History Main / RhetoricalRequestBlunder

13th Aug '16 1:32:31 PM Morgenthaler
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* ''[[AnitaBlake Blue Moon]]'': Anita angrily says she wants a woman's "head in basket." She is shocked and horrified when [[LiteralMinded it is delivered]]. In this case, the woman was going to be executed regardless; Anita just... got the head.

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* ''[[AnitaBlake ''[[Literature/AnitaBlake Blue Moon]]'': Anita angrily says she wants a woman's "head in basket." She is shocked and horrified when [[LiteralMinded it is delivered]]. In this case, the woman was going to be executed regardless; Anita just... got the head.



* In ''ASongOfIceAndFire'' [[spoiler: It is eventually revealed that the assassination attempt on Bran is this. King Robert mentioned how it would be better if Bran were simply put out of his misery after his injury. Prince Joffrey, having heard this, steals one of his father's knives and commissions a killer to do the deed.]]
** Similarly, after a pair of guards fall asleep while guarding an important figure, Cersei Lannister sarcastically says they should be allowed to sleep. They're killed shortly later after this is interpreted as a kill order.

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* In ''ASongOfIceAndFire'' ''Literature/ASongOfIceAndFire'':
**
[[spoiler: It is eventually revealed that the assassination attempt on Bran is this. King Robert mentioned how it would be better if Bran were simply put out of his misery after his injury. Prince Joffrey, having heard this, steals one of his father's knives and commissions a killer to do the deed.]]
** Similarly, after After a pair of guards fall asleep while guarding an important figure, Cersei Lannister sarcastically says they should be allowed to sleep. They're killed shortly later after this is interpreted as a kill order.
15th Jul '16 5:50:33 AM LondonKdS
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* In one Literature/TheSaint story, Simon tells HeroicComedicSociopath "Hoppy" Uniatz to "get rid of" a couple of defeated villains, meaning just "take them away from here and drop them somewhere". Hoppy interprets "get rid of" euphemistically, shoots them, and dumps their corpses in the English Channel. When Simon finds out about this, he [[CrossesTheLineTwice isn't particularly bothered]].

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* In one Literature/TheSaint story, Simon tells HeroicComedicSociopath "Hoppy" Uniatz to "get rid of" a couple of defeated villains, meaning just "take them away from here and drop them somewhere". Hoppy interprets "get rid of" euphemistically, [[DeadlyEuphemism euphemistically]], shoots them, and dumps their corpses in the English Channel. When Simon finds out about this, he [[CrossesTheLineTwice isn't particularly bothered]].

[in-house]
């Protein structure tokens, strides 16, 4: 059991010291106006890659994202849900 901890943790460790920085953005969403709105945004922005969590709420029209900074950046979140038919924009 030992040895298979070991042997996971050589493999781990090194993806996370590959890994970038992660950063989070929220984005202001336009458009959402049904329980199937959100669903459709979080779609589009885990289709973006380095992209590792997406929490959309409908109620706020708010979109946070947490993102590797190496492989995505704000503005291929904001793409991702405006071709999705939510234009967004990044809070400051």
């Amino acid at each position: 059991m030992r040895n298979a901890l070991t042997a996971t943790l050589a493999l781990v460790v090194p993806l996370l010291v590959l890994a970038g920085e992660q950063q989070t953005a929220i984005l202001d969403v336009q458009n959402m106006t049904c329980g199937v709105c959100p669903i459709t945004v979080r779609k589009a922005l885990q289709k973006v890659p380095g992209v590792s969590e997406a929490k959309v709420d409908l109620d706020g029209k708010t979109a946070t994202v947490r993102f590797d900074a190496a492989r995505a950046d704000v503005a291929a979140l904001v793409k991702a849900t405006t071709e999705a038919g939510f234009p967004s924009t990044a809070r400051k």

11th Jul '16 9:32:40 AM CardboardGroundhog
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-->(''pan down to dog called Rover Hendrix'')

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-->(''pan down to an ancient dog called Rover Hendrix'')
29th May '16 3:26:20 PM LondonKdS
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* The TropeCodifier is, of course, a certain notorious incident in the history of English Church-State relations in the twelfth century. [[UsefulNotes/HenryTheSecond Henry II]] was frustrated with Archbishop Thomas Becket, his former friend, and said something like (according to popular tradition) "Will no one rid me of this troublesome [or turbulent] priest?" or (according to a contemporary biographer) "What miserable drones and traitors have I nourished and brought up in my household, who let their lord be treated with such shameful contempt by a low-born cleric?" A couple of Mooks decided to take care of it themselves, by killing Becket. Henry II took it badly, as did many in England. The reason for Henry's frustration, namely Becket defying the wishes of the king who had nominated him [[note]]Henry II had been laying the foundations of the English legal system (which would, in its turn, become the foundation for the legal system of half the world). The Church objected to being expected, distinctly against the custom of the time, to obey national laws, in one of the pivotal clashes between church and state[[/note]], had alienated many who already regarded Henry as an outsider (neither an Englishman or even a Norman, but an ''Angevin'') who was subverting local custom and concentrating too much power in the central government. Becket's personal popularity and the fact that he was discovered to be wearing a hairshirt under his clothing (a rather serious act of asceticism, as hairshirts are about as comfortable as a shirt made of sandpaper) only added to the outrage that a high clergyman had been openly murdered in a church; Henry had to perform public penance over the issue and Becket rapidly became St. Thomas.